Our second day in Elkhart, we decided to see the RVMH Museum. I think every one of our friends had visited the museum and although I had heard mixed reviews it definitely was something I wanted to do. The MH in RVMH by the way actually stands for manufactured housing not motor home, which was the first of many surprises, and I thoroughly enjoyed the experience. This place is best described in pictures though so let me walk you through it.
First off it is a really beautiful and large campus located on a large piece of property in Northern Elkhart. If you are just passing by, they do have a huge parking lot and allow overnight stays, although there are no hook-ups of any kind. We arrived bright and early when they opened and paid $12 each to enter. The cost seems to be the biggest complaint, and I agree it is on the high side, but I personally felt it was totally worth it at the end. If you don’t want to pay the $12, you can stop and take a picture with the elk outside and then visit the huge gift shop, which had lots of cool RVer items..many of which I had never seen before.
The building is currently divided into 4 major areas but they definitely have room to expand. Upstairs there is a big RVer library that has manuals, magazines, and other books about RVing. We walked upstairs first, at the suggestion of the very nice woman who was working in the gift shop, mainly to see a birds eye view of the gallery.
We walked back down and were faced with three large rooms. We started on the left (as we faced them) and went into the exhibitors hall. The exhibitors hall is exactly what you would think with booths provided by numerous vendors. It’s definitely worth a look though because a few of the vendors have provided historical artifacts and we found that part enjoyable. It felt a little like an RV show, without the people, and although I didn’t begrudge the museum the opportunity to have additional sponsorship, I did think wonder how these sponsorships impacted entrance fees.
There were lots of stories, like the one above throughout the museum. Initially RVing was a hobby and many of the standard features we have today started with as inventions that solved a problem by an enthusiast. The whole history truly shows American ingenuity at it’s best and we both found it fascinating.
Next up was the Founders Room, and that is really what people come to see. There are tons of old RV’s crammed into this section and it was extremely well done. We have been to RV museums before..including an excellent one in Amarillo, Texas and although I really liked it. Each description card had really good information and I read every one. What fascinated me the most were all the examples of “firsts.” As you know from reading my blog titles I am a big fan of “first” and seeing how things we take for granted got started was really cool. My only complaint was this section was jam packed and a little cramped. They have lots of unused space in other areas of the building and in my opinion they should expand this area and make it even better. Anyways, here are some of my favorites, but by no means are these all the RVs we saw.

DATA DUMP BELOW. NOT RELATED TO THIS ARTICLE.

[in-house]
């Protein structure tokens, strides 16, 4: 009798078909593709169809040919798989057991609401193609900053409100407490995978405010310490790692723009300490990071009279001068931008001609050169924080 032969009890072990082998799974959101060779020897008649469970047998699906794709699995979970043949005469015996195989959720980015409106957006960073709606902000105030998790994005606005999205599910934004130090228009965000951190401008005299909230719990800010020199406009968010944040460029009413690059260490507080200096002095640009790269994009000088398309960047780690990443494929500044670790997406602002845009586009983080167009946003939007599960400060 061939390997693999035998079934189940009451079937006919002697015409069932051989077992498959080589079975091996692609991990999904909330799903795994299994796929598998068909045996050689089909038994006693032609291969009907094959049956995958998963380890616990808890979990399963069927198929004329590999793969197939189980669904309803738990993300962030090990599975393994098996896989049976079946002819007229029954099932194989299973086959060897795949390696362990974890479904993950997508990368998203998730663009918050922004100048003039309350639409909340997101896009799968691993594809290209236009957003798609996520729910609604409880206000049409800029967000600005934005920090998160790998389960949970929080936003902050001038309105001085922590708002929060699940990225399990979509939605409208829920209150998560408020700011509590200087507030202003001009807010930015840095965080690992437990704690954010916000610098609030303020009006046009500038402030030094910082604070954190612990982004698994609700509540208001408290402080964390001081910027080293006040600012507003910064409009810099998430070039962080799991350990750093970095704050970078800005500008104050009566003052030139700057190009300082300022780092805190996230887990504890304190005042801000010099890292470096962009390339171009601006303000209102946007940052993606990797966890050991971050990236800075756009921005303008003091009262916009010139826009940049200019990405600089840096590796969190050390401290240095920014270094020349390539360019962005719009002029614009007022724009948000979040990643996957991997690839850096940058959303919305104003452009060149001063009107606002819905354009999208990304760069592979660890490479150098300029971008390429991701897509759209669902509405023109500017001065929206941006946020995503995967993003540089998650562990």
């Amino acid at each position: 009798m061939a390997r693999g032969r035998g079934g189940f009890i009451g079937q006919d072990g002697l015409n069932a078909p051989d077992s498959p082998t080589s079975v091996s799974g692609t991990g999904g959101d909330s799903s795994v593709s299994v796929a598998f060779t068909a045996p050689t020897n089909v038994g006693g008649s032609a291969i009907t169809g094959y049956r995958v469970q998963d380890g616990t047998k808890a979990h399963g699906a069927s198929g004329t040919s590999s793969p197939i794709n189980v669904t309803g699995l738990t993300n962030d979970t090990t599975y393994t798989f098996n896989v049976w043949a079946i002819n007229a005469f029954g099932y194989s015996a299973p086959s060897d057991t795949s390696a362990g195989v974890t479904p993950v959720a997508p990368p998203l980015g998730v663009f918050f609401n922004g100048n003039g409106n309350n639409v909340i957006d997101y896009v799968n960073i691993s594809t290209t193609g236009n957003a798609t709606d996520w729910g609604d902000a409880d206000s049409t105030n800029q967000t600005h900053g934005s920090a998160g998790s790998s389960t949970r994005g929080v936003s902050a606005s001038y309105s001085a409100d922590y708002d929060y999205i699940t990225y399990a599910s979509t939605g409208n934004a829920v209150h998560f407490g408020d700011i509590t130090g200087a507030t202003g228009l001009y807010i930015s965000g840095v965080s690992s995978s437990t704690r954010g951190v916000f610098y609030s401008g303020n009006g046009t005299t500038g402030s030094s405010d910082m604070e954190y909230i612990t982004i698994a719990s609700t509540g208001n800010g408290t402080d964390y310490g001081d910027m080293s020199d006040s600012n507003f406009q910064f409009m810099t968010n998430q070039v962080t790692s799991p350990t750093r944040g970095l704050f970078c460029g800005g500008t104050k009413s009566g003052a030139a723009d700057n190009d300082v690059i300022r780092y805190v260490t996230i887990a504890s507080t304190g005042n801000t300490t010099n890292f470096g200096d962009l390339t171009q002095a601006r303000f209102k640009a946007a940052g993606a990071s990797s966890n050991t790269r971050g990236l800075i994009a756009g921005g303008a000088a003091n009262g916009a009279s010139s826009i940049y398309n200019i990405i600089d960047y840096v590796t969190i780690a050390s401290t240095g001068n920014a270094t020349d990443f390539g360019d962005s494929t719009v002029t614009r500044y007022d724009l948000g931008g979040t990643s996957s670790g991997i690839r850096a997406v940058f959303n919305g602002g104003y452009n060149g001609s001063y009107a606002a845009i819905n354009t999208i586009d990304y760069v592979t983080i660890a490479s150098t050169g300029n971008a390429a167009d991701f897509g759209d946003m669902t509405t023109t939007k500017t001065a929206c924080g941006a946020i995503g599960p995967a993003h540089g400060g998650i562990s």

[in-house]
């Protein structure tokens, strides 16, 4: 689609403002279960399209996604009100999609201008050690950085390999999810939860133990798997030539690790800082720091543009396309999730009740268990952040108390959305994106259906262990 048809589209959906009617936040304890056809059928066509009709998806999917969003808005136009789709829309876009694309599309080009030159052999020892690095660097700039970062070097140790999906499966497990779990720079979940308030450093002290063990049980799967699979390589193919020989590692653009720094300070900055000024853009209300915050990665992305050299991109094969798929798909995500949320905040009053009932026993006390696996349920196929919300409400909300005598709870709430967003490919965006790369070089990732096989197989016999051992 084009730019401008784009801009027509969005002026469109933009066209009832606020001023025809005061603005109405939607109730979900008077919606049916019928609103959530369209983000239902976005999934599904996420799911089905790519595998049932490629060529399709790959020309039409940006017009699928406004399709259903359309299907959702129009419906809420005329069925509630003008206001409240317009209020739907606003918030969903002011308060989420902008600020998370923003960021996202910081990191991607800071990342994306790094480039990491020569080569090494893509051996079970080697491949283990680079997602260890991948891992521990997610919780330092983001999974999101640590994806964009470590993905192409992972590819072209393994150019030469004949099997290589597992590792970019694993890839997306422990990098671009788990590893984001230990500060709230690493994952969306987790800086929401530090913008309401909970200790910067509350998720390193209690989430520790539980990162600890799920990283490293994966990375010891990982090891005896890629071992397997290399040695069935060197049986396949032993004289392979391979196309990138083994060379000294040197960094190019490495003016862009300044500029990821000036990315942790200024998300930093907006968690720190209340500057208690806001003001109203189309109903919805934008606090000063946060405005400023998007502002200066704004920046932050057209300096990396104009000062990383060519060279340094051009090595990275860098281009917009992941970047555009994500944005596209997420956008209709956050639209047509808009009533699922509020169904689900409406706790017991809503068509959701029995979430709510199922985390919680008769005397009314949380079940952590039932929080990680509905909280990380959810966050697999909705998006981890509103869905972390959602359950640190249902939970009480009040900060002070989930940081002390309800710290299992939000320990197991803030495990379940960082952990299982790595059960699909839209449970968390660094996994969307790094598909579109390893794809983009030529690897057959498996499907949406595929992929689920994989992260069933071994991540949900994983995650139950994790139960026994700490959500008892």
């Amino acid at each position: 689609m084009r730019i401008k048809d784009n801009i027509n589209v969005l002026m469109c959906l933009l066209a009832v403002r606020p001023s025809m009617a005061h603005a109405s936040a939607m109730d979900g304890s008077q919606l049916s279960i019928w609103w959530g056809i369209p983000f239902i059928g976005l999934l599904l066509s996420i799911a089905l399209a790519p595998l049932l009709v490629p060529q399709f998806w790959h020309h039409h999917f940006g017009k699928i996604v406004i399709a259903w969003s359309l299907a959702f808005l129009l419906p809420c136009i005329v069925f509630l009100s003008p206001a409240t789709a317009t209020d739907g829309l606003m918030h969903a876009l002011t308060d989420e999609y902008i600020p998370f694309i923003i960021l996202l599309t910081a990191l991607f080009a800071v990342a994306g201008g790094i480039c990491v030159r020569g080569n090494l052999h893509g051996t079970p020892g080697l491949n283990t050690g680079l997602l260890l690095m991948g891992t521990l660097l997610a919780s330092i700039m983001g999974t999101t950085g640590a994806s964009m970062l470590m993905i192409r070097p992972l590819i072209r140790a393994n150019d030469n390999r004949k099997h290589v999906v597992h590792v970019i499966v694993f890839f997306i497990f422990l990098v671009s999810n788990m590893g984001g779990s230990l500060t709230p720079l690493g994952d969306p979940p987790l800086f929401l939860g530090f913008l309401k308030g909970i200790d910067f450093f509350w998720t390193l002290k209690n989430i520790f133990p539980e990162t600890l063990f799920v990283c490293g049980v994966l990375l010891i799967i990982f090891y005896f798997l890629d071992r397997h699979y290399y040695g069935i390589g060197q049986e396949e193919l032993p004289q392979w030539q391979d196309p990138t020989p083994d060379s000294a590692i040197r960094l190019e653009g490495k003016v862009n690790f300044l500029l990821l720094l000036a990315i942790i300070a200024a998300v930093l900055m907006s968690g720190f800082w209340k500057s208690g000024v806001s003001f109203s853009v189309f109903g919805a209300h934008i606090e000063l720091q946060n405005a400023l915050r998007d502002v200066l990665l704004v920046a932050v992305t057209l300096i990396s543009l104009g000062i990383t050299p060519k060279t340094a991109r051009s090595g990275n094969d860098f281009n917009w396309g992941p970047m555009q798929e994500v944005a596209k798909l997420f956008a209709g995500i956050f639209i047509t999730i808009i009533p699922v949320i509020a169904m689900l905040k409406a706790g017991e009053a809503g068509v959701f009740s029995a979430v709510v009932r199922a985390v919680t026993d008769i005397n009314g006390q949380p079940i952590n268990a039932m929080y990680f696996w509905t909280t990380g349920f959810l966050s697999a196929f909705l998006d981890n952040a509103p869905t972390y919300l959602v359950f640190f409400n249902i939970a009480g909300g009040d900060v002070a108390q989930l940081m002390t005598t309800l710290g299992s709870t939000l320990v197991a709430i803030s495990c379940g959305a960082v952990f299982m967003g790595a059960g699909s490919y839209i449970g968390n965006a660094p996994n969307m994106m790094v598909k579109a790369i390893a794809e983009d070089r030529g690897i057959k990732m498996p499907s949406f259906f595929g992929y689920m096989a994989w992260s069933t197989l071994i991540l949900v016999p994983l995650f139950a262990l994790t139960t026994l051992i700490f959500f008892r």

My second favorite was this 1937 Hunt Housecar which was designed by cinematographer Roy Hunt to use on movie shoots. We probably owe quite a bit in function and design to the movie industry as they have used these vehicles since the beginning when filming on locations.
Finally we toured the last section which was the Go RVing Hall. This section again was pretty sparse and the materials were largely provided by vendors but they did have an excellent model of the RV Manufacture process which I found fascinating. I really didn’t know the order they used when they created an RV and it was neat to see the overview. Plus they had a few new models on display and we walked through a very nice Jayco and checked it out.
After we finished with the museum we did walk outside and see the manufactured home on display. Lee was curious and I’ll have to admit when we walked inside the double unit we were pretty blown away. First of all, their was so much room (in comparison to our RV) and there were some very nice features. Lee actually talked about how he could live in one of these eventually which really surprised me. We talk about getting a piece of land and eventually putting a house on it someday, but I always pictured building a small home. A manufactured home might be a better solution, especially since we plan on finding a place kind of out by ourselves and are not really interested in one of the senior living communities.
After we saw the home, I was starving and we tried a local diner called Stacks Pancake House which the gift shop employee recommended. What a terrific little restaurant. For $7.99 I got an excellent club sandwich, soup, chips, and a drink. The service was great, the place was clean and I give it my highest recommendation.
So that’s all of the posts on Elkhart, Indiana. It was a jam packed two days with a Mor-Ryde installation, buying RV Furniture, seeing friends, and of course the museum. We are on our way to Columbus to see our families, then a quick trip to the Carolinas to see my daughter and sister, and finally will arrive at Amazon in Campbellsville, KY October 30th. I am committed to keeping up with the blogs as best I can…although I often find myself writing these posts at 4am, and because Lee and I are going to be in two separate states for awhile, it’s going to be doubly hard to get these out in a timely manner. We are making it a priority though, and ask for your patience as we wind through the next couple of weeks.
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